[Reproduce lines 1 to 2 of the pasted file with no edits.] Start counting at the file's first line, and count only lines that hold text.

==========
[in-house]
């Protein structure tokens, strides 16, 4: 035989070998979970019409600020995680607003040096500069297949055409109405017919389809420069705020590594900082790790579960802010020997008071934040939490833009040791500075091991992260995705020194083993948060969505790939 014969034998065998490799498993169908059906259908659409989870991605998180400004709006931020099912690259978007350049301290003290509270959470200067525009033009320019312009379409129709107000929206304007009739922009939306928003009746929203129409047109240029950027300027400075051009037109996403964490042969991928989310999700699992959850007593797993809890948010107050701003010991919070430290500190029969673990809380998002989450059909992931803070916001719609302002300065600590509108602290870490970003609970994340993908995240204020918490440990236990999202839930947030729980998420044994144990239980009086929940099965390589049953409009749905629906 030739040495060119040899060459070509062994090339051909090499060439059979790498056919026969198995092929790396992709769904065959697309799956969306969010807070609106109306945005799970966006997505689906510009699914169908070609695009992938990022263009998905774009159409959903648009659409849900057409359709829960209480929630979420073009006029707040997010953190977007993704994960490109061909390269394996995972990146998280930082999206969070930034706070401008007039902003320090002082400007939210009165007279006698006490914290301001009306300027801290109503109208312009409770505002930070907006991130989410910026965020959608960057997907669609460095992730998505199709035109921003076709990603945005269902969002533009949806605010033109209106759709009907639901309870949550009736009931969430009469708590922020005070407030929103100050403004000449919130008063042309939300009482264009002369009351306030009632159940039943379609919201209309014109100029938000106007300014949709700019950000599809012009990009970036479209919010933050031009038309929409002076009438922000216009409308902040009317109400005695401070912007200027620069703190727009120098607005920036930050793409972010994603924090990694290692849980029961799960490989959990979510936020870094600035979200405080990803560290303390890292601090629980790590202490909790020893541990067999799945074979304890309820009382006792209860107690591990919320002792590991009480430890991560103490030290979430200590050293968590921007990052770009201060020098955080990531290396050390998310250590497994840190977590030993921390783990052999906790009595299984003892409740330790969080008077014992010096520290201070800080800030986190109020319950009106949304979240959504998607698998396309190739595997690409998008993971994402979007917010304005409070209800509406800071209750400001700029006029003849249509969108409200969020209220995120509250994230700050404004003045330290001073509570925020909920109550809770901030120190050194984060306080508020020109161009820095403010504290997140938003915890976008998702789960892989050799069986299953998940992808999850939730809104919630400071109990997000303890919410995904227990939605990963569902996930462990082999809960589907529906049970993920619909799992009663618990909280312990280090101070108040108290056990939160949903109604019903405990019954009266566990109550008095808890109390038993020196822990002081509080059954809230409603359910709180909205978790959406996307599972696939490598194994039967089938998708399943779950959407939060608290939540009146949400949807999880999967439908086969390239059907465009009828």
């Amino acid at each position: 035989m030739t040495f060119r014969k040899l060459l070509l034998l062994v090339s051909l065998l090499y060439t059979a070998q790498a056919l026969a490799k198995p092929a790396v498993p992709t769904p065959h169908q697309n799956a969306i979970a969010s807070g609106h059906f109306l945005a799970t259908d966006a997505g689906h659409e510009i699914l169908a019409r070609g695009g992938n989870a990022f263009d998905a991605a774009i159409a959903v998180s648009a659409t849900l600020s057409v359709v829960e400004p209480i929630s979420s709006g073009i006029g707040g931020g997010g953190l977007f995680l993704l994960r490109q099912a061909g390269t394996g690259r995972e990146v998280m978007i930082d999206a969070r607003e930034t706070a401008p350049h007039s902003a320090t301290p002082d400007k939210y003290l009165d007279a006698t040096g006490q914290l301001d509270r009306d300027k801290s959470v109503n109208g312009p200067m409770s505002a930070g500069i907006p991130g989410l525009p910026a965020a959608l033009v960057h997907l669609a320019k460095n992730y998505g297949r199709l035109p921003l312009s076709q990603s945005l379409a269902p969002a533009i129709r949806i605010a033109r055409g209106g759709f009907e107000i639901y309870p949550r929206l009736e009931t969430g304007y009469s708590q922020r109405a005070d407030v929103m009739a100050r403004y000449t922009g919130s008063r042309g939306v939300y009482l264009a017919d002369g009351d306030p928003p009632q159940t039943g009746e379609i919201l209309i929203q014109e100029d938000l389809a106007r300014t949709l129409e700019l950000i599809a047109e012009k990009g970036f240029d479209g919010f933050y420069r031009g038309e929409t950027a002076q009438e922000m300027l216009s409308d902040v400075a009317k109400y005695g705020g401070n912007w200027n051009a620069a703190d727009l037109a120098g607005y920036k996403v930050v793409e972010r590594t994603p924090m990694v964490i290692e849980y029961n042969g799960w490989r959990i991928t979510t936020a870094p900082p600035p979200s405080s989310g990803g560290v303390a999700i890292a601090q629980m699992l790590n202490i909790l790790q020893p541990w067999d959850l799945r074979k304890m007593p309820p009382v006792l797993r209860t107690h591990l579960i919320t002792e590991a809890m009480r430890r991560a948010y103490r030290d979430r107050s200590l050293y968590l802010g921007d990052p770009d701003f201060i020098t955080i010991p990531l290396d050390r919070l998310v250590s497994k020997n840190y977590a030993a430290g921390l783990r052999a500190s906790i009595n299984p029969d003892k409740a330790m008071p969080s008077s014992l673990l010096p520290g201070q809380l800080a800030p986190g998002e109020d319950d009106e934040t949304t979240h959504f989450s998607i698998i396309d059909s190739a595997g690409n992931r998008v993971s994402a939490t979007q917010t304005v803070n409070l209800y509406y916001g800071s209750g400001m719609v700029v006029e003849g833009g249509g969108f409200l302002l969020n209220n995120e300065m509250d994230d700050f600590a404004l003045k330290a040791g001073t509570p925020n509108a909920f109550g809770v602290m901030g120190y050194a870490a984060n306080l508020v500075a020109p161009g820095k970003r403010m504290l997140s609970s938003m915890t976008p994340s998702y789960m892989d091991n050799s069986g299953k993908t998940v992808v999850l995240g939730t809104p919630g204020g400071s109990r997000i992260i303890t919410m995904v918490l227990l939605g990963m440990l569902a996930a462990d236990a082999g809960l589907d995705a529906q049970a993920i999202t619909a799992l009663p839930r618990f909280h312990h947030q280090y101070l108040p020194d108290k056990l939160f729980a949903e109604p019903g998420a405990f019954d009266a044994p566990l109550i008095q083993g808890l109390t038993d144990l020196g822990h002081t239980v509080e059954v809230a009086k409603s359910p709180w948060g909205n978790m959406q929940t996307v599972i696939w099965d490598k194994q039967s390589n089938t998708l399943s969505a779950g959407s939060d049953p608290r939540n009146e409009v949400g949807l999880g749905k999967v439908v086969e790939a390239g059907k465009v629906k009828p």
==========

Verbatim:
[in-house]
């Protein structure tokens, strides 16, 4: 035989070998979970019409600020995680607003040096500069297949055409109405017919389809420069705020590594900082790790579960802010020997008071934040939490833009040791500075091991992260995705020194083993948060969505790939 014969034998065998490799498993169908059906259908659409989870991605998180400004709006931020099912690259978007350049301290003290509270959470200067525009033009320019312009379409129709107000929206304007009739922009939306928003009746929203129409047109240029950027300027400075051009037109996403964490042969991928989310999700699992959850007593797993809890948010107050701003010991919070430290500190029969673990809380998002989450059909992931803070916001719609302002300065600590509108602290870490970003609970994340993908995240204020918490440990236990999202839930947030729980998420044994144990239980009086929940099965390589049953409009749905629906 030739040495060119040899060459070509062994090339051909090499060439059979790498056919026969198995092929790396992709769904065959697309799956969306969010807070609106109306945005799970966006997505689906510009699914169908070609695009992938990022263009998905774009159409959903648009659409849900057409359709829960209480929630979420073009006029707040997010953190977007993704994960490109061909390269394996995972990146998280930082999206969070930034706070401008007039902003320090002082400007939210009165007279006698006490914290301001009306300027801290109503109208312009409770505002930070907006991130989410910026965020959608960057997907669609460095992730998505199709035109921003076709990603945005269902969002533009949806605010033109209106759709009907639901309870949550009736009931969430009469708590922020005070407030929103100050403004000449919130008063042309939300009482264009002369009351306030009632159940039943379609919201209309014109100029938000106007300014949709700019950000599809012009990009970036479209919010933050031009038309929409002076009438922000216009409308902040009317109400005695401070912007200027620069703190727009120098607005920036930050793409972010994603924090990694290692849980029961799960490989959990979510936020870094600035979200405080990803560290303390890292601090629980790590202490909790020893541990067999799945074979304890309820009382006792209860107690591990919320002792590991009480430890991560103490030290979430200590050293968590921007990052770009201060020098955080990531290396050390998310250590497994840190977590030993921390783990052999906790009595299984003892409740330790969080008077014992010096520290201070800080800030986190109020319950009106949304979240959504998607698998396309190739595997690409998008993971994402979007917010304005409070209800509406800071209750400001700029006029003849249509969108409200969020209220995120509250994230700050404004003045330290001073509570925020909920109550809770901030120190050194984060306080508020020109161009820095403010504290997140938003915890976008998702789960892989050799069986299953998940992808999850939730809104919630400071109990997000303890919410995904227990939605990963569902996930462990082999809960589907529906049970993920619909799992009663618990909280312990280090101070108040108290056990939160949903109604019903405990019954009266566990109550008095808890109390038993020196822990002081509080059954809230409603359910709180909205978790959406996307599972696939490598194994039967089938998708399943779950959407939060608290939540009146949400949807999880999967439908086969390239059907465009009828």